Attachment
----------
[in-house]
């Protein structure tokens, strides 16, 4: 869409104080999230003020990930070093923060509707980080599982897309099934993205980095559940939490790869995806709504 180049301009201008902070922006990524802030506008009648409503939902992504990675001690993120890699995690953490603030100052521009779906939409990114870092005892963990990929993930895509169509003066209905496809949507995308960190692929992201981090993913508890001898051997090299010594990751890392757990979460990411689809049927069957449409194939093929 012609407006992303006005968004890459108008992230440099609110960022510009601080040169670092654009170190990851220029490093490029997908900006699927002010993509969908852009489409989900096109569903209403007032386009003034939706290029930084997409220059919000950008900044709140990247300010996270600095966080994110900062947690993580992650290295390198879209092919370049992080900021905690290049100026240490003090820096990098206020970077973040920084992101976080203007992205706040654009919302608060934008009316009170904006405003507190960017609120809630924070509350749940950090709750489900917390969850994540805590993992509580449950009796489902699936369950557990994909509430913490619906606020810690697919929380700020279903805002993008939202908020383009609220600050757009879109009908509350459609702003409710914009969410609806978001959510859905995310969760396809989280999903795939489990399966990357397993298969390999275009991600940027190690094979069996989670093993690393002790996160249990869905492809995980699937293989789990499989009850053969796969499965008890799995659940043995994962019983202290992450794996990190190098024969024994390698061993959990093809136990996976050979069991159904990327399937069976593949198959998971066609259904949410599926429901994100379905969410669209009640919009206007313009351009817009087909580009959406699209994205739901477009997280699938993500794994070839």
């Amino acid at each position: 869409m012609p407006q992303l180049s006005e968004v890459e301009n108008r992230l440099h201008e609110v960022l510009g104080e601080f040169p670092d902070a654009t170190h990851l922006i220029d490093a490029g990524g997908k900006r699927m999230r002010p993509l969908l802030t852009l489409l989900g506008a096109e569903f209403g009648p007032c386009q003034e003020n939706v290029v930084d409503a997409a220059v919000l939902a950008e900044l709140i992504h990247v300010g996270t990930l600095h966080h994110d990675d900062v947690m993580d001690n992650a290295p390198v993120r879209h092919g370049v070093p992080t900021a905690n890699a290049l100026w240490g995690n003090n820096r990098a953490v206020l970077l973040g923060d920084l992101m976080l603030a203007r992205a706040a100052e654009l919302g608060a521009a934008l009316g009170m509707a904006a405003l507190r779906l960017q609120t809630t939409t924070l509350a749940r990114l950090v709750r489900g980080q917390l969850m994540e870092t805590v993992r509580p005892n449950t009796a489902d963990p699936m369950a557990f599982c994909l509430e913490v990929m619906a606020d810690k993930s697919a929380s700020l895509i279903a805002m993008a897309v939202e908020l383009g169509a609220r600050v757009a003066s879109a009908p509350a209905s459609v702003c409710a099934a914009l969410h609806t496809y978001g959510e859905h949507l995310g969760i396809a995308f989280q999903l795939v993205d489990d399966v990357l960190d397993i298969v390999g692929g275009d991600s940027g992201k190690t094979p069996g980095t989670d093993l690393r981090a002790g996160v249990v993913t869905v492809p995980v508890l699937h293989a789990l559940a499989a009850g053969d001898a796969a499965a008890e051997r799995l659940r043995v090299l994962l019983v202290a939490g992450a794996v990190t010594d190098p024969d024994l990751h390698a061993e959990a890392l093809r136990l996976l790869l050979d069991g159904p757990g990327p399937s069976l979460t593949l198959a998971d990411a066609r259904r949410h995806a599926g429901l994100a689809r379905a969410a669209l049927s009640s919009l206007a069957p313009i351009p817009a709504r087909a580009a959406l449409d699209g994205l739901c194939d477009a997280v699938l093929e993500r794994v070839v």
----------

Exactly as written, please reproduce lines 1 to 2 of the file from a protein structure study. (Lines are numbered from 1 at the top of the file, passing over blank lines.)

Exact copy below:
[in-house]
């Protein structure tokens, strides 16, 4: 869409104080999230003020990930070093923060509707980080599982897309099934993205980095559940939490790869995806709504 180049301009201008902070922006990524802030506008009648409503939902992504990675001690993120890699995690953490603030100052521009779906939409990114870092005892963990990929993930895509169509003066209905496809949507995308960190692929992201981090993913508890001898051997090299010594990751890392757990979460990411689809049927069957449409194939093929 012609407006992303006005968004890459108008992230440099609110960022510009601080040169670092654009170190990851220029490093490029997908900006699927002010993509969908852009489409989900096109569903209403007032386009003034939706290029930084997409220059919000950008900044709140990247300010996270600095966080994110900062947690993580992650290295390198879209092919370049992080900021905690290049100026240490003090820096990098206020970077973040920084992101976080203007992205706040654009919302608060934008009316009170904006405003507190960017609120809630924070509350749940950090709750489900917390969850994540805590993992509580449950009796489902699936369950557990994909509430913490619906606020810690697919929380700020279903805002993008939202908020383009609220600050757009879109009908509350459609702003409710914009969410609806978001959510859905995310969760396809989280999903795939489990399966990357397993298969390999275009991600940027190690094979069996989670093993690393002790996160249990869905492809995980699937293989789990499989009850053969796969499965008890799995659940043995994962019983202290992450794996990190190098024969024994390698061993959990093809136990996976050979069991159904990327399937069976593949198959998971066609259904949410599926429901994100379905969410669209009640919009206007313009351009817009087909580009959406699209994205739901477009997280699938993500794994070839």